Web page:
Marston Conder gave his first seminar at the University of Auckland in 1982. One colleague recalls, "It was immediately apparent to me that he was engaged in a worthwhile and deep part of group theory and was making substantial progress in it. He seemed to be a very good lecturer and have a pleasant manner. I was delighted to support his appointment as a Lecturer here." Since his initial appointment as a Lecturer in 1983 Marston rose rapidly through the ranks to become a Professor in 1993 at the age of 37. He is currently Head of the Mathematics Department.

Born in Hamilton in September 1955 Marston was educated at Matamata College (1968-72), the University of Waikato (1973-77), and University of Oxford, where he obtained his doctorate in 1980 with a thesis on "minimal generating pairs for permutation groups" that won him the Senior Mathematical Prize and the Johnson Prize.

This was followed by two years of postdoctoral research, one at the University of Otago and the second at the Universität Tübingen (Germany) with a Research Fellowship from the Royal Society of London.

Jenny and Marston were married in Palmerston North in 1984, and they have two children, Jonathan (born in 1990) and Matthew (1993). His hobbies are gardening, music, crosswords, wine tasting and jogging. (It is often remarked that he looks very un-Head-of-Department-like, after returning from his mid-day run and becoming too involved with work to change out of his jogging gear until much later in the day.)

Marston specialises in combinatorial group theory, which is the study of groups given by generators and relations, an area which has diverse and significant applications in other parts of mathematics, especially combinatorics, geometry and topology; and also in theoretical physics and crystallography, and more recently, in the construction and analysis of efficient communication networks. In particular he is acknowledged as the world's leading authority on Hurwitz groups, which are maximal symmetry groups of Riemann surfaces, and on the use of Schreier coset diagrams for constructing permutation representations of finitely-presented groups.

He came to the Mathematics Department in Auckland at a time when computational methods were beginning to greatly influence the study of discrete objects, such as groups. His colleagues were introduced to John Cannon's Group Theory package Cayley (now known as Magma), which has played a major part in departmental research ever since.

Marston won the New Zealand Mathematical Society's Research Award in 1993, with a citation reading "for research exhibiting insight and originality in solving problems in algebra and combinatorics, in which, by his outstanding skills in machine computation, he has demonstrated the effectiveness of the computer when guided by real intelligence".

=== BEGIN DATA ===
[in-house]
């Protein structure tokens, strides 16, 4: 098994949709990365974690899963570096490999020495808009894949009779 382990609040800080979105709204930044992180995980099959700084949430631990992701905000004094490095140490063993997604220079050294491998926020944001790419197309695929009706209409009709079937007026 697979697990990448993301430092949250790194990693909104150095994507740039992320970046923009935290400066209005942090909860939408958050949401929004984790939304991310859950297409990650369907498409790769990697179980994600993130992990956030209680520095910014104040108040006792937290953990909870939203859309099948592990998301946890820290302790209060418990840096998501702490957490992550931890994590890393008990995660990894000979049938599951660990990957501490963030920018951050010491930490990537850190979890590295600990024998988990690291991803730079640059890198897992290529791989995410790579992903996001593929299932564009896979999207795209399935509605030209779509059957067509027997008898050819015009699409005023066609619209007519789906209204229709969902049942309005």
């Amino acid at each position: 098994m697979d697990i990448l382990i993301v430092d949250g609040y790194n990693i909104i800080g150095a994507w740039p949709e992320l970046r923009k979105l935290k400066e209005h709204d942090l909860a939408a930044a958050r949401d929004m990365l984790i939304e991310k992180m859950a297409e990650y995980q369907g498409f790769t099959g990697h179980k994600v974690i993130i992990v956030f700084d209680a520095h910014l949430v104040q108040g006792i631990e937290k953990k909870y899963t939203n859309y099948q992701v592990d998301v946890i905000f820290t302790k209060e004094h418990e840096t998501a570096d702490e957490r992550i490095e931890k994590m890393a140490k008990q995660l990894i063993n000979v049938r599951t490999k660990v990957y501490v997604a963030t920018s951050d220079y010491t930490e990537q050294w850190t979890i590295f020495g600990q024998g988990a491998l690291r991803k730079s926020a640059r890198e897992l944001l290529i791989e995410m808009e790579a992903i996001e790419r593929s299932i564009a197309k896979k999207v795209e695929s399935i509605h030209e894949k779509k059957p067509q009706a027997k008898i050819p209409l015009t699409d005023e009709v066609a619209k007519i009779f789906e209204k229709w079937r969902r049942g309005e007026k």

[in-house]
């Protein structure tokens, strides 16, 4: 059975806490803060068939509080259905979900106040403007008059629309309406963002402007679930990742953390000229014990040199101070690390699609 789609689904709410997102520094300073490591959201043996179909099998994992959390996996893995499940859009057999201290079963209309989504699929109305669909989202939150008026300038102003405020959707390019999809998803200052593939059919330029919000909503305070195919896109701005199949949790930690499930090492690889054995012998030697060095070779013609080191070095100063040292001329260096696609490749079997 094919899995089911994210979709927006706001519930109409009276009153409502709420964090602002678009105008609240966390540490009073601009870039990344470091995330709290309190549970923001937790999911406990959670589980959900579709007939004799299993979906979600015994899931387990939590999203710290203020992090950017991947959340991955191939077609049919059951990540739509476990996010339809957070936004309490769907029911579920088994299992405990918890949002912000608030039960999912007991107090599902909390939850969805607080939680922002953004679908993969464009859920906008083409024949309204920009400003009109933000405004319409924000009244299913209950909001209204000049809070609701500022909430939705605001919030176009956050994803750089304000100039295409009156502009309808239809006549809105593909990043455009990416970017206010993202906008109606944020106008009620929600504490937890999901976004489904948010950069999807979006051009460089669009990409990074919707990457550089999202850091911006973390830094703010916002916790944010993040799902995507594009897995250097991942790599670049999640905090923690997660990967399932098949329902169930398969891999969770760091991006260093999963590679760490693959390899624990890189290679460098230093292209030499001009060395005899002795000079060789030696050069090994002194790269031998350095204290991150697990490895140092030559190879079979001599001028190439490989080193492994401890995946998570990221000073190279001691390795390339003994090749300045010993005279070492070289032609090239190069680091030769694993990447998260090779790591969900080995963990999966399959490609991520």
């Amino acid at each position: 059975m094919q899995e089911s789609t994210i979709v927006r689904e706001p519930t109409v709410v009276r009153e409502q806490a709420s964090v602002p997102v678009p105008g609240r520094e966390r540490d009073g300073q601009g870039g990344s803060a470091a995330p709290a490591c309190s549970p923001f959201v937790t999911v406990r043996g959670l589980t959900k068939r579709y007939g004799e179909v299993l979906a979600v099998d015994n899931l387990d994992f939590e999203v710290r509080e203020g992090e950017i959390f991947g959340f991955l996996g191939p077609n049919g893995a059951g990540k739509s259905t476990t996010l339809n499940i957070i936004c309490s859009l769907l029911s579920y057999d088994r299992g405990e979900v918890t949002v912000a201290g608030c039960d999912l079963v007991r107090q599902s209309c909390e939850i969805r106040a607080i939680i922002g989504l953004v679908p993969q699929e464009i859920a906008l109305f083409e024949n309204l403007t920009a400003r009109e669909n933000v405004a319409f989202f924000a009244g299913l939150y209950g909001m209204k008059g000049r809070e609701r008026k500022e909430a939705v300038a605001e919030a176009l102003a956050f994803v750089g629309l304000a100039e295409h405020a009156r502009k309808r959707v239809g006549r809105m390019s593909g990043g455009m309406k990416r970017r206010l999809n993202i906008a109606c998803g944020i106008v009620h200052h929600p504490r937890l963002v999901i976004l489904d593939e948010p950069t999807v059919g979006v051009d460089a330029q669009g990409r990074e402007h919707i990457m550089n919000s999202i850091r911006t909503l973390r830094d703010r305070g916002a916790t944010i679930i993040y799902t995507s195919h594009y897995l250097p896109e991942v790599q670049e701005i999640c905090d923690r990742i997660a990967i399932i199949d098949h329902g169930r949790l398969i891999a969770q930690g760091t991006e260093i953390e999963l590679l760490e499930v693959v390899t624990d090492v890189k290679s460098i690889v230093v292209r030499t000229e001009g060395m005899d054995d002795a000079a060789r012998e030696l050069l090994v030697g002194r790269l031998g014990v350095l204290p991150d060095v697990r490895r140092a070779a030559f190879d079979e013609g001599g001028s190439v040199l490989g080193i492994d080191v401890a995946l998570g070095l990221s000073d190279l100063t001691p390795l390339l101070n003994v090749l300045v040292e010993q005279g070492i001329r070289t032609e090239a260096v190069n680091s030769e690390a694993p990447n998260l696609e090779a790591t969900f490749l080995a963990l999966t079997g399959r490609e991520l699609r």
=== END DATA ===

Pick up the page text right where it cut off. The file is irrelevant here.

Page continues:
Marston has over sixty publications in refereed international journals, he has completed more than sixty invited reviews for Mathematical Reviews and Zentralblatt für Mathematik, and he is on the Editorial Board of several journals. In addition, he is a Fellow of the Alexander von Humboldt Foundation (Germany), has held Visiting Professorships at the Universities of Waterloo (Canada), St. Andrews (UK) and UNED (Madrid), and has been a Visiting Fellow at the University of Oxford.

He has given numerous invited lectures, the most recent being at conferences in Singapore, Canberra, Oberwolfach and Melbourne.

This year he has been admitted as one of the first Fellows of the New Zealand Mathematical Society.

Research grants, including an inaugural one from the Marsden Fund, have often been used generously to help support students and colleagues. Certainly Marston is an impressive and prolific researcher, but perhaps an even more important contribution has been his willingness to share ideas and expertise with others.

At the national level Marston was President of the New Zealand Mathematical Society (1993- 95), and jointly with Derek Holton he founded the Mathematical and Information Sciences Council of New Zealand in 1993, and was its inaugural convenor before helping to establish it as the Royal Society of New Zealand's Standing Committee for Mathematical and Information Sciences in 1995.

He was appointed as a member of the Marsden Fund Committee (and convenor of its Mathematical and Information Sciences advisory panel), and as a member of the New Zealand Science and Technology Postdoctoral Fellowship Advisory Committee in 1996.

In the same year he was appointed by the Ministry of Research, Science and Technology to its "lead expert" group for its review of the New Zealand scientific knowledge base, and he coordinated the area profile report for the mathematical sciences.

Over the years it has been a great pleasure to be associated with Marston as a colleague and friend.

Peter Lorimer
Margaret Morton

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